I’d love to hear what you think!

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Graded motor imagery and sensory integration for pelvic pain + IC/BPS

Graded motor imagery for pelvic pain + IC/BPS – should we be incorporating other senses? Watch the vlog here.

It’s time to be honest. Working in pelvic health can sometimes be lonely, in the UK we’re often in tiny clinics away from our teams. I’m certainly someone who thrives on discussing, debating and being challenged. So here are some of the things I’ve been doing with Graded Motor Imagery, how I’m approaching it at the moment and the realities of how it’s going – it takes time!

If you’ve got any comments, are using GMI or are passionate about treating or researching BPS I’d love to hear from you! Only from sharing our knowledge do we all improve. At the end of the day, that’s my mission – getting better at getting people better. Enjoy!

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A quick guide to the what and why of Interstitial Cystitis / Bladder Pain Syndrome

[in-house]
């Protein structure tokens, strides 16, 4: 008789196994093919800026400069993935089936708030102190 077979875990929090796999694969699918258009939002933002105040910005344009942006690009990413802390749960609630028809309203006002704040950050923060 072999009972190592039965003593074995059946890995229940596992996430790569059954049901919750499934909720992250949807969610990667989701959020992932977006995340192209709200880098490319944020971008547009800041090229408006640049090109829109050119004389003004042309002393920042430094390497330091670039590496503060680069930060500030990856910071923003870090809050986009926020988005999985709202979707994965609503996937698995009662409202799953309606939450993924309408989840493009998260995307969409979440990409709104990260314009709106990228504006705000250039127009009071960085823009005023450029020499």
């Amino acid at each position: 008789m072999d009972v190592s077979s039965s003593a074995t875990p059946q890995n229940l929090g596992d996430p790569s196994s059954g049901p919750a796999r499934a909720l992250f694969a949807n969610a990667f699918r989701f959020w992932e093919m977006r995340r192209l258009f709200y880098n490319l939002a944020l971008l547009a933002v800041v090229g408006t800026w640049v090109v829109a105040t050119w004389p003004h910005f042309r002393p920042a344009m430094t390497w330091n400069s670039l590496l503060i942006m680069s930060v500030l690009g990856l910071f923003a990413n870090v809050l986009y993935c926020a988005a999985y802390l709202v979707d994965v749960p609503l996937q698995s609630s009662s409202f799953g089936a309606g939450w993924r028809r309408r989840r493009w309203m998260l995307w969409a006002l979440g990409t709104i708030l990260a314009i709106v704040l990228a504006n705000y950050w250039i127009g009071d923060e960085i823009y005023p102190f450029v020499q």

What is Bladder Pain Syndrome?

The first thing to say about Bladder Pain Syndrome is what it’s Not….

Initially people went to their doctors with the symptoms of a chronic infection – a urinary tract infection or cystitis. They had an urgent need to pass urine, felt like they needed to go often and it would be accompanied by pain in the bladder region, perineum (between the legs) or in the urethra (tube from the bladder). However this went on much longer than an infection should, and often after taking antibiotics. The lining of the bladder is called the interstitium and so it was thought that when people presented with this group of symptoms they had a chronic infection of the bladder lining. This is how the name Interstitial Cystitis came around.